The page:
Standard Issue, 1918 & 1944

Smoking rates grew throughout the early 1900s, with spikes during both world wars as cigarettes were included in soldiers’ mess kits and care packages. World War I solidified the cigarette’s popular standing -- cigarettes were portable, disposable, quick to smoke, and cheap. Cigarette consumption tripled between 1914 and 1919 as soldiers became increasingly addicted. After a brief drop during the Great Depression, World War II saw a new spike in smoking rates, which was augmented by distribution policies of the U.S. War Production Board. Wartime tobacco advertisements linked cigarettes with sacrifice, patriotism, manliness, and the defense of American values.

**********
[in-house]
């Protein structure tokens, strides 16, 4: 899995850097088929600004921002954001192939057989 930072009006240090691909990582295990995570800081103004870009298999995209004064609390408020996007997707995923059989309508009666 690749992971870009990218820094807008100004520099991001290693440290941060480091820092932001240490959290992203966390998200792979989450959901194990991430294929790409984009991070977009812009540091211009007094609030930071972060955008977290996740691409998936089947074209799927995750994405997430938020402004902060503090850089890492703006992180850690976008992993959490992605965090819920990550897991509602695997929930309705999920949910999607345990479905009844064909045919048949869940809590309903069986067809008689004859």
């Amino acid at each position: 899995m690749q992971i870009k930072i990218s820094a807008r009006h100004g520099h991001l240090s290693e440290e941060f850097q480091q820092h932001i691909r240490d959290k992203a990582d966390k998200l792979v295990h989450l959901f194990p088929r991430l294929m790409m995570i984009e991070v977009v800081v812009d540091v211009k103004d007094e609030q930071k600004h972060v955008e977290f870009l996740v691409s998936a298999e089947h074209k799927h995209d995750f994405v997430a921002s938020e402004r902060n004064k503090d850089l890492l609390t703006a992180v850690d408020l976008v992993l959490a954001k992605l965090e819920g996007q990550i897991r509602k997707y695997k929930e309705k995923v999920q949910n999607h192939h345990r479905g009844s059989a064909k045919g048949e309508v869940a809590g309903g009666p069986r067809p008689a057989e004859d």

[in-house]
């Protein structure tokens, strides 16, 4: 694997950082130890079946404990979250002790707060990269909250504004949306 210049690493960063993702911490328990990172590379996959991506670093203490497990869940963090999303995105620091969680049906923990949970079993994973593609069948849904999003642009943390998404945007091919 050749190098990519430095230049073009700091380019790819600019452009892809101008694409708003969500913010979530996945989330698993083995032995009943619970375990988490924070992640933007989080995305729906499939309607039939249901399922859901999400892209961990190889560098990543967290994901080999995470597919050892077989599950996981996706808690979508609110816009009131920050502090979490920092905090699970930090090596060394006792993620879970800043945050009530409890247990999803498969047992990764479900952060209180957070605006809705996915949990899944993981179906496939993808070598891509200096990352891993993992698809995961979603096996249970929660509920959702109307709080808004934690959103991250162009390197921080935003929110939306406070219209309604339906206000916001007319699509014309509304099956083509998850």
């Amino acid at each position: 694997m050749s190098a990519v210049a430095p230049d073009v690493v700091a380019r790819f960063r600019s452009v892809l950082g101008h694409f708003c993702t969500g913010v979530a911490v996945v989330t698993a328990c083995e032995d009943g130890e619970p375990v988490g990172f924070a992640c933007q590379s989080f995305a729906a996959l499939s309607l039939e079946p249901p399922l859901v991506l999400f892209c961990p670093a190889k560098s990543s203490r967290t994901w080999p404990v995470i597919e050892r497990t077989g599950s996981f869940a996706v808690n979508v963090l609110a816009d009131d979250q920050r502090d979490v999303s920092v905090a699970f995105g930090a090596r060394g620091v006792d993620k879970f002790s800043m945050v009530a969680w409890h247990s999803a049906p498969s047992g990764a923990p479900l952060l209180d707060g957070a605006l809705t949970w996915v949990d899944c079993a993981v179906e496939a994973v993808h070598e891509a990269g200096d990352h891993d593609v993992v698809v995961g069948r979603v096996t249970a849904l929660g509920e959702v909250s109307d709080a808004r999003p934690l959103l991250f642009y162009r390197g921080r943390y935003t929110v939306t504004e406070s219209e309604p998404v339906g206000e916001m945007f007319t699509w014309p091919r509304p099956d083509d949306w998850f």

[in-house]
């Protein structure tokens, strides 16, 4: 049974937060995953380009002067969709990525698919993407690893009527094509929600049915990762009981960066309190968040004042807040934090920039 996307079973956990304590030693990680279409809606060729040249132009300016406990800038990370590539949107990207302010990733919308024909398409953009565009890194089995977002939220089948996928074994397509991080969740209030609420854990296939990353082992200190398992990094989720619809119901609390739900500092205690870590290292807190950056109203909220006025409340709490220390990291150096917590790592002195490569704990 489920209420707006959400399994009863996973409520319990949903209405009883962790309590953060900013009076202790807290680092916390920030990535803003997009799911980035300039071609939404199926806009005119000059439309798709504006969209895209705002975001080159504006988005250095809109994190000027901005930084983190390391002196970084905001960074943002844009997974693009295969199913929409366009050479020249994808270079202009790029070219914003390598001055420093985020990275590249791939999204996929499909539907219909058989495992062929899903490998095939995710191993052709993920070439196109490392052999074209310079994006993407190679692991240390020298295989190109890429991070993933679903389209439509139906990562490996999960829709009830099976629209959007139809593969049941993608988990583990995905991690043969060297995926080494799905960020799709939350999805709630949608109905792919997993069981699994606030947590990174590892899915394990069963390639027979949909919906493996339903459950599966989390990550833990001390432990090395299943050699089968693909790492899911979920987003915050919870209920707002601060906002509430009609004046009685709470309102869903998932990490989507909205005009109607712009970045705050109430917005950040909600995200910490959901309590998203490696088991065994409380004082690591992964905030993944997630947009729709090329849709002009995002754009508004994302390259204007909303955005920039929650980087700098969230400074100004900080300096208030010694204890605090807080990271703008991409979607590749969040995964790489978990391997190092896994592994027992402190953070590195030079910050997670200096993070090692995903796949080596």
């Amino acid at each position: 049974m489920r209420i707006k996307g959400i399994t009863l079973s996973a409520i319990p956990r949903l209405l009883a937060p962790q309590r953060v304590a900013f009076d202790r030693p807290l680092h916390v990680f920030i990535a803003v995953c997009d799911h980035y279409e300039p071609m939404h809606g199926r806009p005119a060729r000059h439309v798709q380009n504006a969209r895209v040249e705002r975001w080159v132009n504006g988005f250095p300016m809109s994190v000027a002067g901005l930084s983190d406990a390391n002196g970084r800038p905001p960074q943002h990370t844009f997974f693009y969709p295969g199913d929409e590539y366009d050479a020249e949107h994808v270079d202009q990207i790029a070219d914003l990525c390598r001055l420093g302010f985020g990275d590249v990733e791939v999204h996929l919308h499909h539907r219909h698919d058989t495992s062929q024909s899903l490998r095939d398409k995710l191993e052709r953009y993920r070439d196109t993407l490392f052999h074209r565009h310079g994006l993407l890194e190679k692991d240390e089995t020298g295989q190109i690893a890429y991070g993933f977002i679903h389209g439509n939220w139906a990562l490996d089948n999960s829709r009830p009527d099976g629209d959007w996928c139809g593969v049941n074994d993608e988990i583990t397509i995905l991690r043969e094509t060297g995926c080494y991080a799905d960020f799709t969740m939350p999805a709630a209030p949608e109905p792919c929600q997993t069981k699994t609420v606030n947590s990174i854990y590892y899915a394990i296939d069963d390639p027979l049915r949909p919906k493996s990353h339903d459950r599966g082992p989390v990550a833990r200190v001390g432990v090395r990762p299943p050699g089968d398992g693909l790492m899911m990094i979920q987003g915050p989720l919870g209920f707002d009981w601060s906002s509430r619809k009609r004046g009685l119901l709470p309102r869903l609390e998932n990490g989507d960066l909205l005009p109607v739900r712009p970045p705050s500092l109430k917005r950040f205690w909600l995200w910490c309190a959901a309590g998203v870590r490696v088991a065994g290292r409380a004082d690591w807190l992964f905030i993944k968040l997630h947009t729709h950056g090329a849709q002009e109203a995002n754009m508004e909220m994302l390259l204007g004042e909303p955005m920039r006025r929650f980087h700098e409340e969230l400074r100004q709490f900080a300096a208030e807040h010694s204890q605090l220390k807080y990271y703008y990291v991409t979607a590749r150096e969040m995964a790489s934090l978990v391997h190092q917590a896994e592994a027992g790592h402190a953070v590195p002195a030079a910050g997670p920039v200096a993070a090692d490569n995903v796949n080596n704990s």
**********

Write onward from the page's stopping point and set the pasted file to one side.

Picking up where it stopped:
Some materials and descriptions may include offensive content. More info